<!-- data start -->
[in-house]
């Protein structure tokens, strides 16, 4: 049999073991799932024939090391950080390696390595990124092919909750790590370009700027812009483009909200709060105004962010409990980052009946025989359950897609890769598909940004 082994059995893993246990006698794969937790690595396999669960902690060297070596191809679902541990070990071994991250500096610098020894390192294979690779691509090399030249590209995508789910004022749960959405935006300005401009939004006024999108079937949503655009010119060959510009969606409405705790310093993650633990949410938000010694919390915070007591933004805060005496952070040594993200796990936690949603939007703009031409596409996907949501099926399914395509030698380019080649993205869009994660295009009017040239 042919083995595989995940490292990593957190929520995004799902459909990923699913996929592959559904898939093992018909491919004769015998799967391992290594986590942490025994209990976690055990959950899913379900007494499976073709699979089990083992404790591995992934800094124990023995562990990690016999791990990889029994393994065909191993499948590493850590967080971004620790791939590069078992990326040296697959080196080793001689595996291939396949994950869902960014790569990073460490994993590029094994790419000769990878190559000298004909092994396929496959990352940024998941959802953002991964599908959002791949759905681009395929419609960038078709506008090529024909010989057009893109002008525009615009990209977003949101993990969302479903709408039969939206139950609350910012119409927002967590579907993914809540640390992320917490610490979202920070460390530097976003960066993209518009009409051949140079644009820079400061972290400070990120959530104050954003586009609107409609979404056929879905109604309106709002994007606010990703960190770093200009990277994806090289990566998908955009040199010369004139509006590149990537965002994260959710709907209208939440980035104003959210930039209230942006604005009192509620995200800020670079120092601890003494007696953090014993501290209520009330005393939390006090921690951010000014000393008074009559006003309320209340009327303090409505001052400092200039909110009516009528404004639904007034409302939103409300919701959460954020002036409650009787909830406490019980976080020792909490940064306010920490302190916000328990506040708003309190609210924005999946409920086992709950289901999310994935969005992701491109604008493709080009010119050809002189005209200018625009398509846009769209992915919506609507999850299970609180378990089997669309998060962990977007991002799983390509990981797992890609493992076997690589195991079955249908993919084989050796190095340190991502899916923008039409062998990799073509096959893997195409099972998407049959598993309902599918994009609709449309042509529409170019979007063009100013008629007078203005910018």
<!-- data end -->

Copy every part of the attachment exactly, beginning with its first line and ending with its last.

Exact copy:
[in-house]
């Protein structure tokens, strides 16, 4: 049999073991799932024939090391950080390696390595990124092919909750790590370009700027812009483009909200709060105004962010409990980052009946025989359950897609890769598909940004 082994059995893993246990006698794969937790690595396999669960902690060297070596191809679902541990070990071994991250500096610098020894390192294979690779691509090399030249590209995508789910004022749960959405935006300005401009939004006024999108079937949503655009010119060959510009969606409405705790310093993650633990949410938000010694919390915070007591933004805060005496952070040594993200796990936690949603939007703009031409596409996907949501099926399914395509030698380019080649993205869009994660295009009017040239 042919083995595989995940490292990593957190929520995004799902459909990923699913996929592959559904898939093992018909491919004769015998799967391992290594986590942490025994209990976690055990959950899913379900007494499976073709699979089990083992404790591995992934800094124990023995562990990690016999791990990889029994393994065909191993499948590493850590967080971004620790791939590069078992990326040296697959080196080793001689595996291939396949994950869902960014790569990073460490994993590029094994790419000769990878190559000298004909092994396929496959990352940024998941959802953002991964599908959002791949759905681009395929419609960038078709506008090529024909010989057009893109002008525009615009990209977003949101993990969302479903709408039969939206139950609350910012119409927002967590579907993914809540640390992320917490610490979202920070460390530097976003960066993209518009009409051949140079644009820079400061972290400070990120959530104050954003586009609107409609979404056929879905109604309106709002994007606010990703960190770093200009990277994806090289990566998908955009040199010369004139509006590149990537965002994260959710709907209208939440980035104003959210930039209230942006604005009192509620995200800020670079120092601890003494007696953090014993501290209520009330005393939390006090921690951010000014000393008074009559006003309320209340009327303090409505001052400092200039909110009516009528404004639904007034409302939103409300919701959460954020002036409650009787909830406490019980976080020792909490940064306010920490302190916000328990506040708003309190609210924005999946409920086992709950289901999310994935969005992701491109604008493709080009010119050809002189005209200018625009398509846009769209992915919506609507999850299970609180378990089997669309998060962990977007991002799983390509990981797992890609493992076997690589195991079955249908993919084989050796190095340190991502899916923008039409062998990799073509096959893997195409099972998407049959598993309902599918994009609709449309042509529409170019979007063009100013008629007078203005910018």